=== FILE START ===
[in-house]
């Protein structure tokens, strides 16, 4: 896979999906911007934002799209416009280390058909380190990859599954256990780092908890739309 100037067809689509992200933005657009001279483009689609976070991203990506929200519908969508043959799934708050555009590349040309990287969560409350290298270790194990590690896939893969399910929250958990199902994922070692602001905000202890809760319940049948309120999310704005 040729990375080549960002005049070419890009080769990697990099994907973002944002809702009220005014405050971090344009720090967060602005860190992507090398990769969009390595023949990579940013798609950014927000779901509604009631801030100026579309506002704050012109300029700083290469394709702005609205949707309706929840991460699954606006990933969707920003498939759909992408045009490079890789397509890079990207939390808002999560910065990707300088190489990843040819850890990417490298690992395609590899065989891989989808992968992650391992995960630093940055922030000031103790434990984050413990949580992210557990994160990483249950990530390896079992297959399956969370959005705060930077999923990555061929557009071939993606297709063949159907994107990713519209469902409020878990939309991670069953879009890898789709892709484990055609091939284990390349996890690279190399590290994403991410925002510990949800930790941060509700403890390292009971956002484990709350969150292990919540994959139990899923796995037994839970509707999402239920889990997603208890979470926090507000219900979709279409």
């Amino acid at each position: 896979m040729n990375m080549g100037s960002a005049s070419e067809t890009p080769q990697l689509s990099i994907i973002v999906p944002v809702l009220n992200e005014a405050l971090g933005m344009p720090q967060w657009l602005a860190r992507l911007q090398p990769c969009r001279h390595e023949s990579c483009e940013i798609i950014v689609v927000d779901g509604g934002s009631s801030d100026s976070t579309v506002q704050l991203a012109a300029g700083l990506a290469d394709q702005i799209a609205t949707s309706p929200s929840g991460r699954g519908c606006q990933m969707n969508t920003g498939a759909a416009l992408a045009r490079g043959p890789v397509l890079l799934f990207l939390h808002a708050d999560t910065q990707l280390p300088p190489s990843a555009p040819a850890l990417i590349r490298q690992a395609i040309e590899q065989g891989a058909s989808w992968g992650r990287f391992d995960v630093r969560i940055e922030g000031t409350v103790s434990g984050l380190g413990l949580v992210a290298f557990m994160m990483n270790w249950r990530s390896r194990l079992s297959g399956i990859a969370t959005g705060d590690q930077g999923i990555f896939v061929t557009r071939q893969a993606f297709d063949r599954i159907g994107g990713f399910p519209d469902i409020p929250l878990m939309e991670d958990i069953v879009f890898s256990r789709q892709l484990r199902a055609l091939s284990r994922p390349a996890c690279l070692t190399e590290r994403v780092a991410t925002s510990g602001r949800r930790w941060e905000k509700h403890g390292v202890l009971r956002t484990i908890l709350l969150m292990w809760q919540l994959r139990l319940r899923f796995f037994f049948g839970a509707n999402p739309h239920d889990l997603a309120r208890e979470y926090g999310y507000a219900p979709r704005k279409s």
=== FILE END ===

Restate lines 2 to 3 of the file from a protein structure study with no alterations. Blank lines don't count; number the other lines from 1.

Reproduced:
């Protein structure tokens, strides 16, 4: 896979999906911007934002799209416009280390058909380190990859599954256990780092908890739309 100037067809689509992200933005657009001279483009689609976070991203990506929200519908969508043959799934708050555009590349040309990287969560409350290298270790194990590690896939893969399910929250958990199902994922070692602001905000202890809760319940049948309120999310704005 040729990375080549960002005049070419890009080769990697990099994907973002944002809702009220005014405050971090344009720090967060602005860190992507090398990769969009390595023949990579940013798609950014927000779901509604009631801030100026579309506002704050012109300029700083290469394709702005609205949707309706929840991460699954606006990933969707920003498939759909992408045009490079890789397509890079990207939390808002999560910065990707300088190489990843040819850890990417490298690992395609590899065989891989989808992968992650391992995960630093940055922030000031103790434990984050413990949580992210557990994160990483249950990530390896079992297959399956969370959005705060930077999923990555061929557009071939993606297709063949159907994107990713519209469902409020878990939309991670069953879009890898789709892709484990055609091939284990390349996890690279190399590290994403991410925002510990949800930790941060509700403890390292009971956002484990709350969150292990919540994959139990899923796995037994839970509707999402239920889990997603208890979470926090507000219900979709279409």
């Amino acid at each position: 896979m040729n990375m080549g100037s960002a005049s070419e067809t890009p080769q990697l689509s990099i994907i973002v999906p944002v809702l009220n992200e005014a405050l971090g933005m344009p720090q967060w657009l602005a860190r992507l911007q090398p990769c969009r001279h390595e023949s990579c483009e940013i798609i950014v689609v927000d779901g509604g934002s009631s801030d100026s976070t579309v506002q704050l991203a012109a300029g700083l990506a290469d394709q702005i799209a609205t949707s309706p929200s929840g991460r699954g519908c606006q990933m969707n969508t920003g498939a759909a416009l992408a045009r490079g043959p890789v397509l890079l799934f990207l939390h808002a708050d999560t910065q990707l280390p300088p190489s990843a555009p040819a850890l990417i590349r490298q690992a395609i040309e590899q065989g891989a058909s989808w992968g992650r990287f391992d995960v630093r969560i940055e922030g000031t409350v103790s434990g984050l380190g413990l949580v992210a290298f557990m994160m990483n270790w249950r990530s390896r194990l079992s297959g399956i990859a969370t959005g705060d590690q930077g999923i990555f896939v061929t557009r071939q893969a993606f297709d063949r599954i159907g994107g990713f399910p519209d469902i409020p929250l878990m939309e991670d958990i069953v879009f890898s256990r789709q892709l484990r199902a055609l091939s284990r994922p390349a996890c690279l070692t190399e590290r994403v780092a991410t925002s510990g602001r949800r930790w941060e905000k509700h403890g390292v202890l009971r956002t484990i908890l709350l969150m292990w809760q919540l994959r139990l319940r899923f796995f037994f049948g839970a509707n999402p739309h239920d889990l997603a309120r208890e979470y926090g999310y507000a219900p979709r704005k279409s």